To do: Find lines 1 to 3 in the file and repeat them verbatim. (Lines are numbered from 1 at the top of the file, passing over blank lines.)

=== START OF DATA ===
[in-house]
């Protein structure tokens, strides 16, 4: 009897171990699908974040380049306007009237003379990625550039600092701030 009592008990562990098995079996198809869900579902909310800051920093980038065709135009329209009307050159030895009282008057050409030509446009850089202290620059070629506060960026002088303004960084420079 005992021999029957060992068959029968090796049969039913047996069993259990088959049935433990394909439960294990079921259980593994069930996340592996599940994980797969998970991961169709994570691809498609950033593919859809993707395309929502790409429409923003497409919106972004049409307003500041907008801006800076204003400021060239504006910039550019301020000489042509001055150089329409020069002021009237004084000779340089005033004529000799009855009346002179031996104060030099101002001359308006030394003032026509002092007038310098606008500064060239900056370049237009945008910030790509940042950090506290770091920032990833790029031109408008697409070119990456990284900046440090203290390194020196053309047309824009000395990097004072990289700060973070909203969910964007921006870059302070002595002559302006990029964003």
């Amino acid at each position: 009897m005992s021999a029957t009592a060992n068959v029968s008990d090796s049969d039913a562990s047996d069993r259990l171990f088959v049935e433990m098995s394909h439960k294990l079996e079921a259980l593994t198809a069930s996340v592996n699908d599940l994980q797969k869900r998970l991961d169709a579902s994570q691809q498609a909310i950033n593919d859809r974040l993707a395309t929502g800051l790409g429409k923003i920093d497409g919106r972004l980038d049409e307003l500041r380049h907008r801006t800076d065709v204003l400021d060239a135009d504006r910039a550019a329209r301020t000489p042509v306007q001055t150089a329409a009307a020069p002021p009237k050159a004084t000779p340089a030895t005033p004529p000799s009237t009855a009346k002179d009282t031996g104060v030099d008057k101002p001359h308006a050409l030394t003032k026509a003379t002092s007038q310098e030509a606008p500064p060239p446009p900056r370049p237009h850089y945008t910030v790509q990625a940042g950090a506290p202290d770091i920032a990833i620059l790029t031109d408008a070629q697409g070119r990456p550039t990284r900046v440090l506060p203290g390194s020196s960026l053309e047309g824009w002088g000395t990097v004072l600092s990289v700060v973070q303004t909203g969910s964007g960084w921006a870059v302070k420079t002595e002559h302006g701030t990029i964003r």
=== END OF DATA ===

[in-house]
């Protein structure tokens, strides 16, 4: 009897171990699908974040380049306007009237003379990625550039600092701030 009592008990562990098995079996198809869900579902909310800051920093980038065709135009329209009307050159030895009282008057050409030509446009850089202290620059070629506060960026002088303004960084420079 005992021999029957060992068959029968090796049969039913047996069993259990088959049935433990394909439960294990079921259980593994069930996340592996599940994980797969998970991961169709994570691809498609950033593919859809993707395309929502790409429409923003497409919106972004049409307003500041907008801006800076204003400021060239504006910039550019301020000489042509001055150089329409020069002021009237004084000779340089005033004529000799009855009346002179031996104060030099101002001359308006030394003032026509002092007038310098606008500064060239900056370049237009945008910030790509940042950090506290770091920032990833790029031109408008697409070119990456990284900046440090203290390194020196053309047309824009000395990097004072990289700060973070909203969910964007921006870059302070002595002559302006990029964003």
């Amino acid at each position: 009897m005992s021999a029957t009592a060992n068959v029968s008990d090796s049969d039913a562990s047996d069993r259990l171990f088959v049935e433990m098995s394909h439960k294990l079996e079921a259980l593994t198809a069930s996340v592996n699908d599940l994980q797969k869900r998970l991961d169709a579902s994570q691809q498609a909310i950033n593919d859809r974040l993707a395309t929502g800051l790409g429409k923003i920093d497409g919106r972004l980038d049409e307003l500041r380049h907008r801006t800076d065709v204003l400021d060239a135009d504006r910039a550019a329209r301020t000489p042509v306007q001055t150089a329409a009307a020069p002021p009237k050159a004084t000779p340089a030895t005033p004529p000799s009237t009855a009346k002179d009282t031996g104060v030099d008057k101002p001359h308006a050409l030394t003032k026509a003379t002092s007038q310098e030509a606008p500064p060239p446009p900056r370049p237009h850089y945008t910030v790509q990625a940042g950090a506290p202290d770091i920032a990833i620059l790029t031109d408008a070629q697409g070119r990456p550039t990284r900046v440090l506060p203290g390194s020196s960026l053309e047309g824009w002088g000395t990097v004072l600092s990289v700060v973070q303004t909203g969910s964007g960084w921006a870059v302070k420079t002595e002559h302006g701030t990029i964003r």